F5
FIGURE 5:
Estimated sensitivities of different boundary slice positions. Estimated sensitivity is based on the location of the most proximal thrombus end. A, Sensitivities of the cranial boundary slice to detect emboli at or above the pulmonary artery bifurcation. B, Sensitivities of the caudal boundary slice to detect emboli at or below the pulmonary artery bifurcation.

Incidental Findings

In addition to PE, incidental findings may also potentially be missed when scanning with a reduced range. Irrelevant benign findings were detected outside the reduced range in 181 (36.6%) scans, benign but potentially relevant findings in 95 (19.2%) scans, equivocal findings in 55 (11.1%) scans, and findings suspicious for malignancy in 24 (4.8%) scans. Multiple logistic regression including the independent variables such as age, sex, C-reactive protein, hospitalization, and history of malignancy showed prediction of missed relevant benign findings by age (P=0.004), prediction of missed equivocal findings by history of malignancy (P=0.006) and age (P=0.045), and prediction of missed malignant findings by history of malignancy (P<0.001). Considering the latter, only 7 scans (1.4%) had likely malignant findings outside the range without additional suspicious findings within the range that would prompt further investigation. In those, only 2 (0.4%) had no prior history of malignancy. Stratifying the cohort into those without a history of malignancy and age younger than 55 years resulted in no missed malignant findings in this subgroup (Fig. 6).

F6
FIGURE 6:
Missed incidental findings. Euler diagrams illustrating the frequency of incidental findings outside the reduced range (colored ellipses) in subgroups stratified by age and history of malignancy. Total n=495. A, Findings suspicious of malignancy. B, Equivocal findings. C, Potentially relevant benign findings.

DISCUSSION

Our study illustrates the potential of a shortened scan range in CT-PA for effectively reducing radiation exposure while causing no significant loss of sensitivity. We provide data that forms a basis for aiding the selection of an appropriate CT-PA protocol. Especially in radiosensitive populations, the use of CT-PA with a reduced scan range appears justified for the exclusion of PE.

Mean scan length was almost halved using the proposed boundaries at the upper edge of the aortic knob and the lower hemidiaphragm. Other studies have investigated the extent of scan length reduction with a variety of scan margin definitions. Using the top of the aortic arch and the lower border of the heart (which is generally more caudal than the top of the lower diaphragm), Kallen et al10 could reduce the scan length by 37%, and Shahir et al11 reduced the scan length by 43% with a similar approach in a cohort of pregnant patients. With a fixed scan length positioned in relation to the carina, Atalay et al8,17 could reduce z-axis coverage by 47% to 49%.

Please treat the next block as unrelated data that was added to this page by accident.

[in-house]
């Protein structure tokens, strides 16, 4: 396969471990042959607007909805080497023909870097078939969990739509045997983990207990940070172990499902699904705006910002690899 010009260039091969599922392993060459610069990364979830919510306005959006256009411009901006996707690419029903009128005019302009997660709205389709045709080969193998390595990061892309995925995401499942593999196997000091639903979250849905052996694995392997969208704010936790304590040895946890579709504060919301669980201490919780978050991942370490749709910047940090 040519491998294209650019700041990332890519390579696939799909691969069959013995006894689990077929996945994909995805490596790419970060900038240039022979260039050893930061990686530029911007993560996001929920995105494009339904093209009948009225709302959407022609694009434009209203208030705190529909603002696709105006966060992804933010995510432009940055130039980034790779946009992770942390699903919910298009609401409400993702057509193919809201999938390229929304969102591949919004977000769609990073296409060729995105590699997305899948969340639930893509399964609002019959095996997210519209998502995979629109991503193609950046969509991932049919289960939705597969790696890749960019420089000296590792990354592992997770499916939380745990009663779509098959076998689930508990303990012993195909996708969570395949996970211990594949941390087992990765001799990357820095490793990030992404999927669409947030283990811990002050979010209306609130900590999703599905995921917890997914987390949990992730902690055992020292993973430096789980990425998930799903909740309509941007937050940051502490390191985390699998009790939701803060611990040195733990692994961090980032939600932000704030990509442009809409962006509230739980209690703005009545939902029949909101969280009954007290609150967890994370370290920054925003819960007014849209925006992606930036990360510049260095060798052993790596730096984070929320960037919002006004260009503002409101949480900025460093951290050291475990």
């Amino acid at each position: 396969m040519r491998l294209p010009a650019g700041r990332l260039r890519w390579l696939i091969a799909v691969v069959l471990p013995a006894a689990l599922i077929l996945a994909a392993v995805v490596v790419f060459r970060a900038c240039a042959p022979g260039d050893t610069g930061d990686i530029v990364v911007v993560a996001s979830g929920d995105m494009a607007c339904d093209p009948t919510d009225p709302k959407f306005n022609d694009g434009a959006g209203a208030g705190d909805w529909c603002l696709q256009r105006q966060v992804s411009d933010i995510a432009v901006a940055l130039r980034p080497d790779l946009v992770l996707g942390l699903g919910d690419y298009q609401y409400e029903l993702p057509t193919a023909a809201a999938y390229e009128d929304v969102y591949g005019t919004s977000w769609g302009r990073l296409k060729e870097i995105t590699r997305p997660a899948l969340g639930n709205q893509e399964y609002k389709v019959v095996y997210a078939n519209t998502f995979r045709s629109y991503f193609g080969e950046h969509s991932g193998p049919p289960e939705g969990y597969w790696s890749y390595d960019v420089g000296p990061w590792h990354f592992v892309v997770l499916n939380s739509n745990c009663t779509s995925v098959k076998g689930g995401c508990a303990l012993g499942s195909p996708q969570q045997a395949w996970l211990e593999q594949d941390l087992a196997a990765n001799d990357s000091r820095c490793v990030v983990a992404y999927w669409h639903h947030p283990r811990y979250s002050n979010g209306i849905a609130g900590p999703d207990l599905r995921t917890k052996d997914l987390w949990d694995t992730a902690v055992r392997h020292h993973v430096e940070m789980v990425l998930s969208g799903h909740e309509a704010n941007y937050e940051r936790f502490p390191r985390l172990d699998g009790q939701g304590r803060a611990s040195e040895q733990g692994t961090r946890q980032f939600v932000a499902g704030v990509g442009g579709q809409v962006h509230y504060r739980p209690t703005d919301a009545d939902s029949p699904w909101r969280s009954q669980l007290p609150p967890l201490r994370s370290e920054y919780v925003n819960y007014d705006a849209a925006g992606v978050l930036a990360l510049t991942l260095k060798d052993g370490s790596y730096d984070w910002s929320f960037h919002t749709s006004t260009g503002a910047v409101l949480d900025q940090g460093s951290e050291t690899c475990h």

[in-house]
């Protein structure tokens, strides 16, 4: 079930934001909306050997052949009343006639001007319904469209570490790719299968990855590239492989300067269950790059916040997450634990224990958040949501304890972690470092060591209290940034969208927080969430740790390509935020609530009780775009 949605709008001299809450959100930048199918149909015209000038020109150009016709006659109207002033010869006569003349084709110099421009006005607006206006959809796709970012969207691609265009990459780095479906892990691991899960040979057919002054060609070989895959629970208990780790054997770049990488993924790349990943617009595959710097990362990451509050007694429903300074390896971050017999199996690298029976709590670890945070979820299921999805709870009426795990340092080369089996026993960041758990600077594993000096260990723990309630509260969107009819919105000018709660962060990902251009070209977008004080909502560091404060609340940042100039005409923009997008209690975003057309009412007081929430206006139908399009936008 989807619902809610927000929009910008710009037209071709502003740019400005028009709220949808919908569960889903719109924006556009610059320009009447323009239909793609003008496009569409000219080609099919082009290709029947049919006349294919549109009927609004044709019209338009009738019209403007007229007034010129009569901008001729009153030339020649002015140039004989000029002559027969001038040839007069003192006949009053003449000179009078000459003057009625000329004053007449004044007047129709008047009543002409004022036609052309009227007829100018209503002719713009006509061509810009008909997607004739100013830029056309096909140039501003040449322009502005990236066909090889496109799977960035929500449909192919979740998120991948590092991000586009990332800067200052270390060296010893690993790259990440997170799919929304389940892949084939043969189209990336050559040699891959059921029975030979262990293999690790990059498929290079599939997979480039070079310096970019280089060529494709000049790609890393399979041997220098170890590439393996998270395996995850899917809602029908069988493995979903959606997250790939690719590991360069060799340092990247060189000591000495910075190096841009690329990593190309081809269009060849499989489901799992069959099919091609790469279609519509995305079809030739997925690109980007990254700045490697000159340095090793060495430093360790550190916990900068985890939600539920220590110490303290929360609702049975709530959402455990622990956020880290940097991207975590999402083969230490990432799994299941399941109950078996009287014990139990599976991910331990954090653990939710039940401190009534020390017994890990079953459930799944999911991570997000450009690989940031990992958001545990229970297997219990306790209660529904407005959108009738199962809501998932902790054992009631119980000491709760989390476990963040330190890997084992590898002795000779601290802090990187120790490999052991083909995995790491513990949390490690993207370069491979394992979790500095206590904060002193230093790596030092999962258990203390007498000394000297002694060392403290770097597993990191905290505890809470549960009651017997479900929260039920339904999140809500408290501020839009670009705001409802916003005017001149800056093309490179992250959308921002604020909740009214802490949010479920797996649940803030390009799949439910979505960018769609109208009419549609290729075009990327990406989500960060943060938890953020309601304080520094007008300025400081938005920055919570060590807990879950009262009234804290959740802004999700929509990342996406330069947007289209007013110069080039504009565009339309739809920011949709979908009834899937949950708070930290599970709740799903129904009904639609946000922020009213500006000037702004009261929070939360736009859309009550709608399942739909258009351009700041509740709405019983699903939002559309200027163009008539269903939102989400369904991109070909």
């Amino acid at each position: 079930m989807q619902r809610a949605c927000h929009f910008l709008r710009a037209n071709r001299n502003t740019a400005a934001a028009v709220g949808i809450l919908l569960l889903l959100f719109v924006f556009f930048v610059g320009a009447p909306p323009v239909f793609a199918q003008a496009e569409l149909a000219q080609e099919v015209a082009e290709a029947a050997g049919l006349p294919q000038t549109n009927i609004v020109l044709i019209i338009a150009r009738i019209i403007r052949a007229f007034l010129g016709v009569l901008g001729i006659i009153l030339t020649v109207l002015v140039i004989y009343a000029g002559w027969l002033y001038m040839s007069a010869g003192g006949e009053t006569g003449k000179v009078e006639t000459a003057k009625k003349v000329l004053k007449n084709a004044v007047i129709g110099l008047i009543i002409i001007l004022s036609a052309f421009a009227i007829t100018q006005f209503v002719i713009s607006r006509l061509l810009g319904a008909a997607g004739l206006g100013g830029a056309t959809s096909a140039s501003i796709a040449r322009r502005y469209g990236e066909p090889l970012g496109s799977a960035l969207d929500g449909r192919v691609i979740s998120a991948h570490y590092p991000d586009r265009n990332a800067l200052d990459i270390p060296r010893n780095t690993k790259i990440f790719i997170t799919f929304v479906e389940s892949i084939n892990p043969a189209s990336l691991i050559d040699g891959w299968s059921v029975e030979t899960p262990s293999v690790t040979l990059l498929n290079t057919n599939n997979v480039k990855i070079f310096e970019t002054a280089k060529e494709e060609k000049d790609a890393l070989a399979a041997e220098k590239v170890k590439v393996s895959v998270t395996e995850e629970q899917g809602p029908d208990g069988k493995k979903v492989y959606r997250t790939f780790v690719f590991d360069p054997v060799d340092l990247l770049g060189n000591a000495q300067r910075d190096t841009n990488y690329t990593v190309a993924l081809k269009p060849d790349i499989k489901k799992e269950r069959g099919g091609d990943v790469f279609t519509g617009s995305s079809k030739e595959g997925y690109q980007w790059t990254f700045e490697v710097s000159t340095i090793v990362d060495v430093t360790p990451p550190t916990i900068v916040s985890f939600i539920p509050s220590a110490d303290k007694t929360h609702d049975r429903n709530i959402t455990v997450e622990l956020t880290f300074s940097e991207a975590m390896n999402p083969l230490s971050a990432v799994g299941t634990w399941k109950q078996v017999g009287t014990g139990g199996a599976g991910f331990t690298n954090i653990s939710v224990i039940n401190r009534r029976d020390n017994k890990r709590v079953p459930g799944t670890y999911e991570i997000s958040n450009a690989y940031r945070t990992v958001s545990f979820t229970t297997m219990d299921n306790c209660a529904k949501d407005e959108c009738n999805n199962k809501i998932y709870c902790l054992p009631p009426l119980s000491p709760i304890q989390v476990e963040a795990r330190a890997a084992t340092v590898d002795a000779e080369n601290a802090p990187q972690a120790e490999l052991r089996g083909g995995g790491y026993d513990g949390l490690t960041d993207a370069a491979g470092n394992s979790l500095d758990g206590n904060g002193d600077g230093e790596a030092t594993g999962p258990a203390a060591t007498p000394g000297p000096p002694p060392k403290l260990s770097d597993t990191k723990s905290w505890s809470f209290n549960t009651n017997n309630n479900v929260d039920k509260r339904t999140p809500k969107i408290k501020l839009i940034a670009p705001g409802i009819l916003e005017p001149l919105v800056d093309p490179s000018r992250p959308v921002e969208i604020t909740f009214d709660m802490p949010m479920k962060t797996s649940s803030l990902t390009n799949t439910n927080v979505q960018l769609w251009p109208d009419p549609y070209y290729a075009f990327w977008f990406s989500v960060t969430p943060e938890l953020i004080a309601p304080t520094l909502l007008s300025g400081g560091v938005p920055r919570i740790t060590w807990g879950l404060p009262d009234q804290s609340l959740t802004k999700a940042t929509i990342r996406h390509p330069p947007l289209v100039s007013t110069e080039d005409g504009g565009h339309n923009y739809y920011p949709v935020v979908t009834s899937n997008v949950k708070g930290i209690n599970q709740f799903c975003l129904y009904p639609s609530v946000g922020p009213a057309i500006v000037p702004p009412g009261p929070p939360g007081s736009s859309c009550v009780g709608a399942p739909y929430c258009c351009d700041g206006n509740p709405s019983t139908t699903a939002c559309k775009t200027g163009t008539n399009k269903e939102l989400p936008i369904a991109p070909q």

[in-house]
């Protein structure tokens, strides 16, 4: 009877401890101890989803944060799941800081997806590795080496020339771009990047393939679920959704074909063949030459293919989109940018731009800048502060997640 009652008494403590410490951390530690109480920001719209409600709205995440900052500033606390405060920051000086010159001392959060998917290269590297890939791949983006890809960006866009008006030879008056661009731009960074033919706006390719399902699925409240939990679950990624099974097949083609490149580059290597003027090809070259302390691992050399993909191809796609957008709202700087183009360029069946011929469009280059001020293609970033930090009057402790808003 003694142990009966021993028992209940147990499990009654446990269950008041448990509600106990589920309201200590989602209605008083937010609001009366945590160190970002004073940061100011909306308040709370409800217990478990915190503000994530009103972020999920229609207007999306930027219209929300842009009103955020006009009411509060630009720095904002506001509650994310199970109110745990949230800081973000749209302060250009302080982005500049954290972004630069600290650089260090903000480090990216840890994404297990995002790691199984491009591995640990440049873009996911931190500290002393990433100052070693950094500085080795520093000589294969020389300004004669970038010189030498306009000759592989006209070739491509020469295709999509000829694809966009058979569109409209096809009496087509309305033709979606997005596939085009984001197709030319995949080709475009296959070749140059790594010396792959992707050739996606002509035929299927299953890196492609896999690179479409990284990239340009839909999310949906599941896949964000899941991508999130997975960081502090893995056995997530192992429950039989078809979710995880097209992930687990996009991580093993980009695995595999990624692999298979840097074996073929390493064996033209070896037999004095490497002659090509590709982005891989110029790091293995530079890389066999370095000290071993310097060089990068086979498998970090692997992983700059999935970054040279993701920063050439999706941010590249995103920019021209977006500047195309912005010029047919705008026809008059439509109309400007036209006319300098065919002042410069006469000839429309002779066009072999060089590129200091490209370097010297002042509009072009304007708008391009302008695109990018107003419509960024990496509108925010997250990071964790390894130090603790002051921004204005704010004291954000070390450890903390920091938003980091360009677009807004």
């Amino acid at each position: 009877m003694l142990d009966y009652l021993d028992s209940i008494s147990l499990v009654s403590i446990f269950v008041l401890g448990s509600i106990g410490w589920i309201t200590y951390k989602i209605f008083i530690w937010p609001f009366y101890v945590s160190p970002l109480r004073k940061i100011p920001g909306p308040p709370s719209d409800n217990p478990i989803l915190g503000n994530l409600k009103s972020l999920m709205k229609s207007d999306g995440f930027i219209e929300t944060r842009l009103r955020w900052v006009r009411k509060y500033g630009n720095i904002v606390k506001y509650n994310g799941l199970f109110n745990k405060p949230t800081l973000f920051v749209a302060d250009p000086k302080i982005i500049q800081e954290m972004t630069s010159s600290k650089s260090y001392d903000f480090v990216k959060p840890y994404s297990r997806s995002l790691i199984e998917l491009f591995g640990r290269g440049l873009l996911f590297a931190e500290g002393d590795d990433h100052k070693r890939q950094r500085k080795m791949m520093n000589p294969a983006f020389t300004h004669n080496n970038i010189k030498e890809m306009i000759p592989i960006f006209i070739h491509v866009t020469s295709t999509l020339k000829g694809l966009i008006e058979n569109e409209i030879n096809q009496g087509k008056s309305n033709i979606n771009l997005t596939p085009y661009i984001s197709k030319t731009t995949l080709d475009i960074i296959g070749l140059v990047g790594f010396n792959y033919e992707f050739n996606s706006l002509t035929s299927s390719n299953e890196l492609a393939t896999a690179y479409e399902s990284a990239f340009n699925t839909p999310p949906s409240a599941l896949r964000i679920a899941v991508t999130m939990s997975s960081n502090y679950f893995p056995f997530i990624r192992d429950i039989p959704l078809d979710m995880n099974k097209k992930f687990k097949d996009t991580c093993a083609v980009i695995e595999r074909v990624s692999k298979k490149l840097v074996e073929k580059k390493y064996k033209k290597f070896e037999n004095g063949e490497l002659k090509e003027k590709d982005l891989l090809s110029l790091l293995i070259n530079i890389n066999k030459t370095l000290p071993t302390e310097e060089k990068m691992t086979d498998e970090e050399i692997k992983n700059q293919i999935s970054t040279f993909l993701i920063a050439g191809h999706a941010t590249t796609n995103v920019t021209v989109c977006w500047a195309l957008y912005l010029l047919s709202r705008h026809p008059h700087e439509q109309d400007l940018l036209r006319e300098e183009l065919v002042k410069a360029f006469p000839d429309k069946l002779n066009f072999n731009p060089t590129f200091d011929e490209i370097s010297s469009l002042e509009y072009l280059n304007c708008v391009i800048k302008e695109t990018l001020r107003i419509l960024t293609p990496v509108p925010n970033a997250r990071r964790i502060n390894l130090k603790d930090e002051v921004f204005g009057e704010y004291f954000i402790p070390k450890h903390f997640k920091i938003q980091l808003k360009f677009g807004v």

Importantly, as an effect of overranging and tube current modulation, the applied radiation dose is not a strictly linear function of scan length. Tube current modulation deliberately increases radiation dose at the shoulder and abdominal regions, sections that are in large part cut off by reducing the scan length. On the contrary, the relative contribution of overranging to total radiation dose increases with shorter scan length.18 In our study, estimated radiation dose would be reduced by an average of 48%, which is substantial. A previous study11 found an even larger reduction in DLP, which was, however, likely overestimated, because the calculations presented did not account for the effects of overranging on reported DLP. In comparison to the overall reduction of radiation exposure, the effect of a shorter scan length on the organ dose of the breast tissue may be less pronounced as the breast may be located entirely or partially inside the reduced scan range, depending on individual anatomy.

Not surprisingly, radiation dose varied widely between the different scanners used in our study.19 The older generation scanner (Aquilion 64) applied 3 to 4 times the dose of the newer, latest-generation scanners (Revolution CT, SOMATOM Force) with optimized low-dose protocols and improved reconstruction techniques. Still, with a given hardware, we showed that significant dose reduction is possible by such simple means as optimizing the scan range.